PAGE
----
Concrete victories won daily.
There is a spectre haunting the earth, and it is the spectre of environmental and social collapse.
Collapse and the Erosion of Denial
The news from this collapse has penetrated even the most powerful and sophisticated firewalls of the rich and powerful. An idefinite blowout of underground oil is turning the Gulf of Mexico into a toxic, mortally damaged ecosystem. There is something wrong with the atmosphere. It is heating up. The seas could rise abruptly. People die now in European heatwaves. These are stories in the mass media today. They are too frequent and alarming to ignore. The denial that served as a wall against understanding still stands, but it is crumbling.
Even now, in a time when people are being lashed through their days by the agitated pace of our lives, the impressions of collapse are penetrating the smokescreens of power that would conceal the nearness and completeness of that collapse. For those who take the time to actually investigate our condition, the facts are as clear as they are alarming.
Ice caps are melting. The seas will rise, flooding human dwellings along the global coastline, pushing salt water further into adjoining lowlands, killing crops and salinating the aquifers. Habitats for thousands of species will disappear or be displaced.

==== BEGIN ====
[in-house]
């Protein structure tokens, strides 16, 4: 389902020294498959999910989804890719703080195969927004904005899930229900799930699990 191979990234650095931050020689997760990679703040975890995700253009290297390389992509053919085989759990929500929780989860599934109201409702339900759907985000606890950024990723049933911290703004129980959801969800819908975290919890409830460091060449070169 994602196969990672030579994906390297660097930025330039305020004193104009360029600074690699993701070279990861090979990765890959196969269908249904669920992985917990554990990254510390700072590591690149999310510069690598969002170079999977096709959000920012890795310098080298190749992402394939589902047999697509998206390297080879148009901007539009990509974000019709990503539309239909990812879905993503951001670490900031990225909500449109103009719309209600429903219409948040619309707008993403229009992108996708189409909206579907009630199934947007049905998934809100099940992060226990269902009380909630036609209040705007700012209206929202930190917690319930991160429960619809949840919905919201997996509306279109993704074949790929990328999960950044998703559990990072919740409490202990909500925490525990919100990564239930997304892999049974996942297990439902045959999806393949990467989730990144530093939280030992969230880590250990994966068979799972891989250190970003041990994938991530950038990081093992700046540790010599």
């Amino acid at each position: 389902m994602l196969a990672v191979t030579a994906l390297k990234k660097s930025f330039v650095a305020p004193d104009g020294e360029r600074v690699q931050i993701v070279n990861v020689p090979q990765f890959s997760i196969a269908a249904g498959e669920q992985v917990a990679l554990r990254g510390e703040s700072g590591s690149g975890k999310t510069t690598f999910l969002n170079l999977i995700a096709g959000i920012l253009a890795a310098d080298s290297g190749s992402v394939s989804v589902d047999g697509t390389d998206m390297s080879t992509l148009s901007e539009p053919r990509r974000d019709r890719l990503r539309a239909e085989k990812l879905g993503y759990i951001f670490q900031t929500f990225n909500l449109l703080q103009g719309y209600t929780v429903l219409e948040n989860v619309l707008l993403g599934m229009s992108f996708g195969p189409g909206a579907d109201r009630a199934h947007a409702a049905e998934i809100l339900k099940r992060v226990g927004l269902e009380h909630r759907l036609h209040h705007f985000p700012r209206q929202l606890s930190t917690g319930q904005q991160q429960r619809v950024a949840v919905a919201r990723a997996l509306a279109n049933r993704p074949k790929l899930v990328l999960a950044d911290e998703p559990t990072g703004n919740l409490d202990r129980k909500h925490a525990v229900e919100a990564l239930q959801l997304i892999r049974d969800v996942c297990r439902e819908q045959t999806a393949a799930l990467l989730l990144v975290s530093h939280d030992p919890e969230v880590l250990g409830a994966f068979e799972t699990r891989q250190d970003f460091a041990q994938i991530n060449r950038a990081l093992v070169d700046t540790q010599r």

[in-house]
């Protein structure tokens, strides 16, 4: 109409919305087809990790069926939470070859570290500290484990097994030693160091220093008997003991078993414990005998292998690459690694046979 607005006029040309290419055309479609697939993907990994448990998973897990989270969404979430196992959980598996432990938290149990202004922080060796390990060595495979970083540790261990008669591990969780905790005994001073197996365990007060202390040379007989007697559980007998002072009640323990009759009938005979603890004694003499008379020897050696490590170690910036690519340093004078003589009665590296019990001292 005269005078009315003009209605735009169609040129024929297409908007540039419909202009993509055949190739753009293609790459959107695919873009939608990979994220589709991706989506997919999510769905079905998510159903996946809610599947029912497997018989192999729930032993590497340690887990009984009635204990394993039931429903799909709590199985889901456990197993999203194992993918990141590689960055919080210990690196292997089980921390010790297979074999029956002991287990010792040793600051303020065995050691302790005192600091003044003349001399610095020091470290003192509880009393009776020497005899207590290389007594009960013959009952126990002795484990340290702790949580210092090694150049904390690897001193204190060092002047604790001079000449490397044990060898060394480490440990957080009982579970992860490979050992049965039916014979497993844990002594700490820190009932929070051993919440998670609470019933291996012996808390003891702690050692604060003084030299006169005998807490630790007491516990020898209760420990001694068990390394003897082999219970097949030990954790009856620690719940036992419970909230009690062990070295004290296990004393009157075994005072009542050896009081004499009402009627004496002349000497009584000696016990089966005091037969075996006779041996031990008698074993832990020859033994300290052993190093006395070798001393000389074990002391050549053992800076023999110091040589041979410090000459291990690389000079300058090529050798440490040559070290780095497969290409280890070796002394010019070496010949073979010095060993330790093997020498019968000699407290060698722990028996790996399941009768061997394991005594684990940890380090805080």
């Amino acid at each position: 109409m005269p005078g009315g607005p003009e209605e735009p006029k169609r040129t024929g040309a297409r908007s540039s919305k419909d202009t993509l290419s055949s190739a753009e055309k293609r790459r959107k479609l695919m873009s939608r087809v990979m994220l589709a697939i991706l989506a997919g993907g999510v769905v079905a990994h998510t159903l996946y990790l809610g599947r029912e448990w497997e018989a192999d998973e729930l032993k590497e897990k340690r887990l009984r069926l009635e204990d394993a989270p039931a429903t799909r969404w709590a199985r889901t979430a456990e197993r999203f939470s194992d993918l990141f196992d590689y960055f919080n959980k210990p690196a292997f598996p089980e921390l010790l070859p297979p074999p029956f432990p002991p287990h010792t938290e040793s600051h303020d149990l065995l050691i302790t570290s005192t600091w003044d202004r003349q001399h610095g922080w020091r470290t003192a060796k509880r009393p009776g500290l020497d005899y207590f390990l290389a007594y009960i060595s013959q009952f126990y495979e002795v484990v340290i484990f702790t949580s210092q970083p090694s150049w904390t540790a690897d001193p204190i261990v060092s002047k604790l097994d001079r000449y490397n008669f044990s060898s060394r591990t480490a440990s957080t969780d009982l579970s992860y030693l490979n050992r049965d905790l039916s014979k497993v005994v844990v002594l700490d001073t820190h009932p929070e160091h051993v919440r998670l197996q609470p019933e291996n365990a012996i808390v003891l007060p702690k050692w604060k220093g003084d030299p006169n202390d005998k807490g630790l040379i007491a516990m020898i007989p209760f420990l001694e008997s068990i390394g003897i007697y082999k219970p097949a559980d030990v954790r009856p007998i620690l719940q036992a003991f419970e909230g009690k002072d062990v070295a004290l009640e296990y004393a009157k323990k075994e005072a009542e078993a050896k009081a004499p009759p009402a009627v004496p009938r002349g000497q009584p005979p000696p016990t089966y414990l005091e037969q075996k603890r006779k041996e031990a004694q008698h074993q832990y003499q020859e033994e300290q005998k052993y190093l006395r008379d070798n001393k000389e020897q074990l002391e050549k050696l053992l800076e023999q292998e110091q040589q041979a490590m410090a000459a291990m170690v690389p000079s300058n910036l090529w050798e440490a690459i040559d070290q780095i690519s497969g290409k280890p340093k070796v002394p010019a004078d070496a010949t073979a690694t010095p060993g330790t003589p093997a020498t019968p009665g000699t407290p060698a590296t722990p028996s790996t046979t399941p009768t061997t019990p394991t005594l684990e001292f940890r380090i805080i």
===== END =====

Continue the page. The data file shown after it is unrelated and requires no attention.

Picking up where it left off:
The weather is changing. Inundation and drought are both more common and more severe. Storms are stronger and more unpredictable.
The coral reefs are dying. The fisheries are being strip-mined out of existence. The oceans are filling with trash, with poisons, and more and more with the petroleum that has facilitated these other forms of destruction.
Topsoil, the living skin of the biosphere, is disappearing to erosion. In the United States alone, topsoil is eroding into the rivers and oceans at ten time the rate that nature can replace it. Irrigation and chemical inputs are salinizing — and sterilizing — millions of hectares of the arable soil that remains.
By 2025, almost 2 billion people will be living with critical scarcity of fresh water. The sources of fresh water have been microtoxified. Ground water is being depleted faster than aquifers can recharge.
The runoff from industrial, monocrop agriculture is destroying waterways; and disrupted waterways disrupt communities.
Forests are falling so people can sell lumber and livestock, and because millions of people have been pushed onto the forest edge to slash and burn for subsistence while arable land elsewhere is used solely to make money. Half the tropical forests that existed in 1947 are gone. By 2030, at the rate we’re going, only ten percent of those forests will remain intact, and ten percent in a highly degraded condition. Forest in the other regions are falling as well. The billion acres of forest that once covered what is now the United States has been reduced to less than 15 percent of that number.